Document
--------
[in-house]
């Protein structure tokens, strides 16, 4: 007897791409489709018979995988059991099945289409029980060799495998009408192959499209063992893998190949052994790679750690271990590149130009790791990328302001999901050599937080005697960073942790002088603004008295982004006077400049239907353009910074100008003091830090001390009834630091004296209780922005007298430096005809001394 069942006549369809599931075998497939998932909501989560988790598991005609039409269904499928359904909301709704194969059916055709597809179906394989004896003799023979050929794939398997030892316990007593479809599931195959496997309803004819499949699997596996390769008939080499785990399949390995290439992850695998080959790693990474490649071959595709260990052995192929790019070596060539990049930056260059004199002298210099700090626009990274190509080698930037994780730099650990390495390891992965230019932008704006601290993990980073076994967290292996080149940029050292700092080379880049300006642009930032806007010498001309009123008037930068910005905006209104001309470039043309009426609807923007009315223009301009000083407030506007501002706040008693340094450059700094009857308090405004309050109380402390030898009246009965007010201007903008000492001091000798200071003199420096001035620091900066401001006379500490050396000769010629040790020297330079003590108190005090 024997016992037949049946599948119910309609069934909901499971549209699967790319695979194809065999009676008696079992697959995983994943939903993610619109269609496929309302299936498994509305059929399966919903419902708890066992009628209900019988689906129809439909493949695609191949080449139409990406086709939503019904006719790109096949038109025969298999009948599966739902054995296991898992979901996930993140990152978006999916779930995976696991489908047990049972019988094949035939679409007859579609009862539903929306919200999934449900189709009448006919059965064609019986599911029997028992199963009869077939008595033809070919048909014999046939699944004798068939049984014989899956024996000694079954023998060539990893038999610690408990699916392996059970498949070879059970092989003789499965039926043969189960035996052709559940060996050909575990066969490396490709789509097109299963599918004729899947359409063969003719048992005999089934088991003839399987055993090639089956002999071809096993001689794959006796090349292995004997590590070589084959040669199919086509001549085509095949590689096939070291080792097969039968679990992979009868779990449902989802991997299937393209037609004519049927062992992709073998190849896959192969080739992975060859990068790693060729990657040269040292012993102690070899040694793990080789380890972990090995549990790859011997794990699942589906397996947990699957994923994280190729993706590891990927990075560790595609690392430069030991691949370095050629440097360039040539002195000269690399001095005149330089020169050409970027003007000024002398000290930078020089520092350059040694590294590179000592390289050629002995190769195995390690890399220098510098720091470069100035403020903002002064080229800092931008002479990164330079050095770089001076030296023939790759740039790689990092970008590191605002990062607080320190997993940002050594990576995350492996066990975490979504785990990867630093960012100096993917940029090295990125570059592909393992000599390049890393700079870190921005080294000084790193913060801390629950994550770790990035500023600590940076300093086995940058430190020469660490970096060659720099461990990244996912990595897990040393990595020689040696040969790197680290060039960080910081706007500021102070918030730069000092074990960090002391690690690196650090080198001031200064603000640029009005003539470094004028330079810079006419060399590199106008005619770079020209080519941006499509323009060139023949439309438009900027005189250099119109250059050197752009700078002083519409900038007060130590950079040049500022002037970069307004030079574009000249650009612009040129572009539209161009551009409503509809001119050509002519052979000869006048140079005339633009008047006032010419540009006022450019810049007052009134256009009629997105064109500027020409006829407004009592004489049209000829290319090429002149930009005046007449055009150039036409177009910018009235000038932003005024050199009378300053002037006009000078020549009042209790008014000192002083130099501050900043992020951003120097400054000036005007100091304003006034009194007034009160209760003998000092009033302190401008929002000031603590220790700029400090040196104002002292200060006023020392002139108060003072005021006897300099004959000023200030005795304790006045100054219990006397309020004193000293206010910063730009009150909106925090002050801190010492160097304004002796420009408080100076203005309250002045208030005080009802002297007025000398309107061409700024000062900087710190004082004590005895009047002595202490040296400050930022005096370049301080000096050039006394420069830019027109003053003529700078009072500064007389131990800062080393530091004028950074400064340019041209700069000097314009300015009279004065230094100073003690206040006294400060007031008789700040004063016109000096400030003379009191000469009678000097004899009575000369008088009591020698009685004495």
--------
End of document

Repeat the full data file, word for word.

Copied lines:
[in-house]
């Protein structure tokens, strides 16, 4: 007897791409489709018979995988059991099945289409029980060799495998009408192959499209063992893998190949052994790679750690271990590149130009790791990328302001999901050599937080005697960073942790002088603004008295982004006077400049239907353009910074100008003091830090001390009834630091004296209780922005007298430096005809001394 069942006549369809599931075998497939998932909501989560988790598991005609039409269904499928359904909301709704194969059916055709597809179906394989004896003799023979050929794939398997030892316990007593479809599931195959496997309803004819499949699997596996390769008939080499785990399949390995290439992850695998080959790693990474490649071959595709260990052995192929790019070596060539990049930056260059004199002298210099700090626009990274190509080698930037994780730099650990390495390891992965230019932008704006601290993990980073076994967290292996080149940029050292700092080379880049300006642009930032806007010498001309009123008037930068910005905006209104001309470039043309009426609807923007009315223009301009000083407030506007501002706040008693340094450059700094009857308090405004309050109380402390030898009246009965007010201007903008000492001091000798200071003199420096001035620091900066401001006379500490050396000769010629040790020297330079003590108190005090 024997016992037949049946599948119910309609069934909901499971549209699967790319695979194809065999009676008696079992697959995983994943939903993610619109269609496929309302299936498994509305059929399966919903419902708890066992009628209900019988689906129809439909493949695609191949080449139409990406086709939503019904006719790109096949038109025969298999009948599966739902054995296991898992979901996930993140990152978006999916779930995976696991489908047990049972019988094949035939679409007859579609009862539903929306919200999934449900189709009448006919059965064609019986599911029997028992199963009869077939008595033809070919048909014999046939699944004798068939049984014989899956024996000694079954023998060539990893038999610690408990699916392996059970498949070879059970092989003789499965039926043969189960035996052709559940060996050909575990066969490396490709789509097109299963599918004729899947359409063969003719048992005999089934088991003839399987055993090639089956002999071809096993001689794959006796090349292995004997590590070589084959040669199919086509001549085509095949590689096939070291080792097969039968679990992979009868779990449902989802991997299937393209037609004519049927062992992709073998190849896959192969080739992975060859990068790693060729990657040269040292012993102690070899040694793990080789380890972990090995549990790859011997794990699942589906397996947990699957994923994280190729993706590891990927990075560790595609690392430069030991691949370095050629440097360039040539002195000269690399001095005149330089020169050409970027003007000024002398000290930078020089520092350059040694590294590179000592390289050629002995190769195995390690890399220098510098720091470069100035403020903002002064080229800092931008002479990164330079050095770089001076030296023939790759740039790689990092970008590191605002990062607080320190997993940002050594990576995350492996066990975490979504785990990867630093960012100096993917940029090295990125570059592909393992000599390049890393700079870190921005080294000084790193913060801390629950994550770790990035500023600590940076300093086995940058430190020469660490970096060659720099461990990244996912990595897990040393990595020689040696040969790197680290060039960080910081706007500021102070918030730069000092074990960090002391690690690196650090080198001031200064603000640029009005003539470094004028330079810079006419060399590199106008005619770079020209080519941006499509323009060139023949439309438009900027005189250099119109250059050197752009700078002083519409900038007060130590950079040049500022002037970069307004030079574009000249650009612009040129572009539209161009551009409503509809001119050509002519052979000869006048140079005339633009008047006032010419540009006022450019810049007052009134256009009629997105064109500027020409006829407004009592004489049209000829290319090429002149930009005046007449055009150039036409177009910018009235000038932003005024050199009378300053002037006009000078020549009042209790008014000192002083130099501050900043992020951003120097400054000036005007100091304003006034009194007034009160209760003998000092009033302190401008929002000031603590220790700029400090040196104002002292200060006023020392002139108060003072005021006897300099004959000023200030005795304790006045100054219990006397309020004193000293206010910063730009009150909106925090002050801190010492160097304004002796420009408080100076203005309250002045208030005080009802002297007025000398309107061409700024000062900087710190004082004590005895009047002595202490040296400050930022005096370049301080000096050039006394420069830019027109003053003529700078009072500064007389131990800062080393530091004028950074400064340019041209700069000097314009300015009279004065230094100073003690206040006294400060007031008789700040004063016109000096400030003379009191000469009678000097004899009575000369008088009591020698009685004495």